Havel's plays then disappeared in censors' vaults, and the author was forced into menial jobs such as rolling beer barrels.
STRUGGLE FOR THE SOUL
Born in 1936, the son of a rich building contractor, Havel was denied a good education after the communists seized power in 1948 and stripped the family of its wealth.
Much of his presidential term was cast as a struggle for the soul of democratic reforms against right-wing economist Vaclav Klaus. When Klaus served as prime minister, Havel launched a stinging attack against him, which many thought was a step too far.
Angered by the looming breakup of Czechoslovakia, Havel quit as president in 1992, but soon became leader of the newly created Czech Republic.
Human rights stayed high on his agenda, as did anxiety about the environment and the pursuit of moral values in the globalising world, and he was nominated several times for the Nobel Peace Prize.
His sparring partner Klaus eventually replaced him as president in 2003.
"He was a great and well-deserving man and will be greatly missed. May he rest in peace," said Polish dissident leader Lech Walesa. "He certainly deserved a Nobel Peace Prize, but in this world not everything is just. He was above all a theoretician who fought with the word and pen."
He repeatedly irked Chinese communists by hosting the Dalai Lama, the exiled Tibetan spiritual leader, most recently this month. He also met Burmese dissident Aung San Suu Kyi, who won the 1991 Nobel Peace Prize on Havel's nomination.
"I spent a few years in prison, but perhaps I would be there three times as long if there were not for international solidarity," Havel said at a seminar on Myanmar in late 2007.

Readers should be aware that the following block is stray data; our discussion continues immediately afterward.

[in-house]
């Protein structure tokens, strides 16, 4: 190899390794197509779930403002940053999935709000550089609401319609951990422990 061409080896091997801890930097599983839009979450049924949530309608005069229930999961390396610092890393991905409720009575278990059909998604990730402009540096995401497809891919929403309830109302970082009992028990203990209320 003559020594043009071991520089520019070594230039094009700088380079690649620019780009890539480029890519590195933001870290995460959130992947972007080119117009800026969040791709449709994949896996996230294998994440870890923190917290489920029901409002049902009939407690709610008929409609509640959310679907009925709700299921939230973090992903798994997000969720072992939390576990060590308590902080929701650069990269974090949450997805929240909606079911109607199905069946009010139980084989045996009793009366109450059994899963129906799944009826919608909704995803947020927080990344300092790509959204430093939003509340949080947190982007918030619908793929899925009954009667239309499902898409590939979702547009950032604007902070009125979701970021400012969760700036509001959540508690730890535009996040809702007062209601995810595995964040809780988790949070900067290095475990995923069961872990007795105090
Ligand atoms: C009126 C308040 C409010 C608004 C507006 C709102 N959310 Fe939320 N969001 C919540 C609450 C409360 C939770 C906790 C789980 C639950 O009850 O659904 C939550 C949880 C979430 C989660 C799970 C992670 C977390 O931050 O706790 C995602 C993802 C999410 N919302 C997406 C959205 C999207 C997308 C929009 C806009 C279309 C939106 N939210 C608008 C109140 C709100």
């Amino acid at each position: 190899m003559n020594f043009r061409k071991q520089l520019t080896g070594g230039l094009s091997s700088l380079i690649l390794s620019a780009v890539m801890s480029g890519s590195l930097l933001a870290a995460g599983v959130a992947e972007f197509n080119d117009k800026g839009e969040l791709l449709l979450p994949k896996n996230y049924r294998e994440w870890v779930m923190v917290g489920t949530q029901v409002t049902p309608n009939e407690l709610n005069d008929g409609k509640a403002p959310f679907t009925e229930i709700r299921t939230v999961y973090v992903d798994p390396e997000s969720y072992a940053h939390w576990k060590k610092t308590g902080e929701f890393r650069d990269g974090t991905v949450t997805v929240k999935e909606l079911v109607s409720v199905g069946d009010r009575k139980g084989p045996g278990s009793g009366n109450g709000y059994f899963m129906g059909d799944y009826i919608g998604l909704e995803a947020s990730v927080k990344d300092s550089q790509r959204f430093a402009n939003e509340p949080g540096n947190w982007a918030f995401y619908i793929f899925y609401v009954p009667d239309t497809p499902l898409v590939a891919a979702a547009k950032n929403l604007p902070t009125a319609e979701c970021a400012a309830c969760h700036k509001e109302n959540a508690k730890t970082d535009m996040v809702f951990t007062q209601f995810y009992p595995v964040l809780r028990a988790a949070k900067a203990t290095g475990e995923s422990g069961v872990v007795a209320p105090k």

Havel returned to writing, and published a new play, "Leaving," which won rave reviews and premiered in 2008 and was later turned into a film.
When asked in a magazine interview that year if he wanted to be remembered as a politician or playwright, he said: "I would like it to say that (he) was a playwright who acted as a citizen, and thanks to that he later spent a part of his life in a political position."
Havel twice needed electric shock therapy to revive his heart, once after life-saving surgery to repair an intestine that ruptured during a holiday in Austria.
Those scares followed cancer surgery in 1996 to remove two small, malignant tumours and half his right lung. He also suffered from pneumonia and chronic bronchitis.
He was last hospitalised for the disease in March and had been very frail, since then, appearing in a wheelchair during the Dali Lama's visit.
Giving condolences for the well-loved man, who could sometimes be seen walking his dog near his former Prague Castle office, global leaders hailed his example and highlighted his role in reuniting Europe after the fall of communism.
"The man has died but the legacy of his poems, plays and above all his ideas and personal example will remain alive for many generations to come," said European Commission President Jose Manuel Barroso.
"As he said himself in 1975 in an open letter to Gustav Husak, then president of the communist regime: 'Life cannot be destroyed for good, neither can history be brought entirely to a halt.'"